From exemplifying his spectacle to appreciating his music, Moonage Daydream by Brett Morgen takes an unorthodox approach to tell the story of the musical megastar and societal phenomenon, David Bowie. Moonage Daydream is esoteric at its core, and it knows it. In the film's defense, it is kind of hard not to be esoteric when it comes to Bowie, since he himself, as shown in the film, is constantly questioning himself and life in general. Instead of taking the form of a linear story, as a normal biographical documentary would do, Moonage Daydream presents itself as an experience rather than a true documentary. Through the film's use of creative visuals and never-seen-before footage of Bowie, it crafts a rollercoaster-like ride that takes you through Bowie’s musical career. This experience-like nature of the film makes it feel more philosophical than biographical, putting Bowie’s thoughts above his story at times.
These philosophical aspects, however, are confusingly interspersed with reality through the inclusion of Bowie’s family life as well as his second marriage to Iman Abdulmajid. Having had a troubled relationship with his parents, Bowie had no real connection to his family besides his older brother, Terry Burns. In the film, Bowie says Burns was the one who got him into alternative music and alternative art, crediting him for a lot of his inspiration growing up. When it came to his wife, Iman, the film dedicated 15 minutes of the final act to Bowie talking about her and how loving her revitalized his life. Through mesmerizing visuals and montages of moments between Bowie and Iman, the love between the two was evident. However, these moments of humanity throughout the film did not feel like a break from the niche subjects surrounding them, but rather jumbled the film even more, putting it in a weird middle ground between "daydream" and reality.
Instead of adding clarity to the philosophy behind Bowie’s musical decisions and life outside of the public eye, such moments of Bowie’s personal life were used only for the audience to infer how Bowie’s private life impacted his career. The film's inclusion of stories from Bowie's world travels while taking a break from music exacerbated this problem. This traveling did not seem to be done with any respect, as a camera crew would follow him everywhere, even into religious temples or families’ homes where intimate religious rituals were taking place. Without providing any context about these moments, the film only seems to use them to show how they inspired Bowie’s music and way of life, making him more at one with himself and calm when making music. It felt like Bowie and the film were using these people and Bowie’s privilege to travel only for the means of their musical and personal benefit, not out of respect for the people and places Bowie visited.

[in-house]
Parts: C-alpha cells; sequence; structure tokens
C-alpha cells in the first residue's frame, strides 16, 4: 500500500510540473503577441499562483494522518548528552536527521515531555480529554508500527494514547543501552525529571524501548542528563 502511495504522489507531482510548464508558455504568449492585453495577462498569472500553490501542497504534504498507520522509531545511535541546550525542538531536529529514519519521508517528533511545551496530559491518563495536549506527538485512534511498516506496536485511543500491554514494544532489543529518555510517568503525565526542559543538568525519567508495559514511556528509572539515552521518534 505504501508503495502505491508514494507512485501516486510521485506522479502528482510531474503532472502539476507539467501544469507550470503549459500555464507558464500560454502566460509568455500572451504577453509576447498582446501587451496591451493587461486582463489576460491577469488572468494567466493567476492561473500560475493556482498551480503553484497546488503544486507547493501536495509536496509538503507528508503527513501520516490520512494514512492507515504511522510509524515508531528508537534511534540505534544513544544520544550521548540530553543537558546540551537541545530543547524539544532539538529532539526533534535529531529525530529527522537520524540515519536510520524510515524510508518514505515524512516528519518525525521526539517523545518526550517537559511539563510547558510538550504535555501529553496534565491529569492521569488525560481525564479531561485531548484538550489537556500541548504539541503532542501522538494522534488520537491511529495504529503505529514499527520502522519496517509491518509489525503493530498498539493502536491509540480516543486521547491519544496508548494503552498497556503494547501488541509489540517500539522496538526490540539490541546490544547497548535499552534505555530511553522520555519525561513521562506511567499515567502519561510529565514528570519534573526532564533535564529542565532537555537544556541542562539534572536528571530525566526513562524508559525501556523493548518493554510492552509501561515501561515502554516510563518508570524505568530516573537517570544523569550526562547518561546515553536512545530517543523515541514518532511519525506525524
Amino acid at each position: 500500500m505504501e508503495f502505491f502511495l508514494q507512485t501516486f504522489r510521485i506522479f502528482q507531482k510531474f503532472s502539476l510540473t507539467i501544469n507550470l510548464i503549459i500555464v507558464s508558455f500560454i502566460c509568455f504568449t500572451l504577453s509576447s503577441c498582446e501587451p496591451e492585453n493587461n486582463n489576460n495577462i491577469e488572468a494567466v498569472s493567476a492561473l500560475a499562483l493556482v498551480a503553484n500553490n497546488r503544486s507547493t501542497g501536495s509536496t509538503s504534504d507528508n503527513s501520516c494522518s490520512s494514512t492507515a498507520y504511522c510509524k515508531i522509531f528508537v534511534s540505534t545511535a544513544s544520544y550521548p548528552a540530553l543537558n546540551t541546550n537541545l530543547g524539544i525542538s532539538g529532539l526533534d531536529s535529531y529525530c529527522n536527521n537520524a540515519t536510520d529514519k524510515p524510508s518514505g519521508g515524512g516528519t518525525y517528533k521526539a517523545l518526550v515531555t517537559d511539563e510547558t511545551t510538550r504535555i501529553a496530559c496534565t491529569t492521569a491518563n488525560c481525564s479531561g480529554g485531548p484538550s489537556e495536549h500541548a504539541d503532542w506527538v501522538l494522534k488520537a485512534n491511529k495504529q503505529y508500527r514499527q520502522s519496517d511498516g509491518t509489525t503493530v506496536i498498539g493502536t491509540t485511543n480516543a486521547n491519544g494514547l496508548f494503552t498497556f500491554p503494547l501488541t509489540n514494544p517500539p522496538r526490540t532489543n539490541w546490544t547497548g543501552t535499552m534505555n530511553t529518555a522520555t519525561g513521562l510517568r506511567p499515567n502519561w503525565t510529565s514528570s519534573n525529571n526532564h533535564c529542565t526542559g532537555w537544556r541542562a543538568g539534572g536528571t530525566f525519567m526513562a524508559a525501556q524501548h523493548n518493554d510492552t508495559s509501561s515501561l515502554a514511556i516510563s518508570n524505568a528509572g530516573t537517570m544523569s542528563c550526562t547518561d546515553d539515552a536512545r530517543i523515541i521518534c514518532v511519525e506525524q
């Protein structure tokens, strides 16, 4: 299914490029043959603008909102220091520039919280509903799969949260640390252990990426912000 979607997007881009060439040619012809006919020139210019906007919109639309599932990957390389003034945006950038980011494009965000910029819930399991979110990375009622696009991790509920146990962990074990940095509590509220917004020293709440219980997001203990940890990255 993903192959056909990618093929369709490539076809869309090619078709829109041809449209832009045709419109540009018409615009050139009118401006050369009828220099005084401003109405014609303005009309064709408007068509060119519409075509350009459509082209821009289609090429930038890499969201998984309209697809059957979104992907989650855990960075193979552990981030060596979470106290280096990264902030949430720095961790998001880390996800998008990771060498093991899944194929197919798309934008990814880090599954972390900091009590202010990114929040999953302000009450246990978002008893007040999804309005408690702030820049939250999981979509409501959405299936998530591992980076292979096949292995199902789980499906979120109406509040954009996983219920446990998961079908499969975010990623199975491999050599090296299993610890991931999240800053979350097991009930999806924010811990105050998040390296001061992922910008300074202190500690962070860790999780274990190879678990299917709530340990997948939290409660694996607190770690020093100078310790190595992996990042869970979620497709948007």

What Moonage Daydream does a wonderful job of is portraying the spectacle of David Bowie’s music career, from his beginnings as Ziggy Stardust to his end as David Bowie himself. This exploration is done through a lens of pure and unwavering admiration, not allowing for a single criticism. The footage of Bowie traveling the world seemed disrespectful at worst, and out of touch at best. Not to mention, the film did not mention Bowie’s problems with drugs or his taking advantage of minors during his rise to fame, which led to two cases of statutory rape. Instead, Moonage Daydream shies away from these necessary criticisms of Bowie, deciding to simply show his philosophy behind life and making music while grotesquely depicting fans lusting over him without a word about how Bowie took advantage of that lust through his fame.
Was Bowie’s music impressive and his journey to stardom an impactful one? Yes. But does that mean he is perfect by any means? Not at all. Moonage Daydream only addresses the former, placing David Bowie as a godly figure at the center of its repetitive esoteric theme. Even if the film is meant purely to explore and illuminate "David Bowie’s creative, musical, and spiritual journey" and not be a deep dive into the personal moments of his life, it can still embark on that "journey" from a lens of respect for the people Bowie interacted with and especially the ones he hurt.
There is a way to create a biography that simultaneously shows the impact a person has had on their field and society as a whole while still admonishing that person for the reprehensible wrongs they have committed throughout life—Moonage Daydream is not that biography.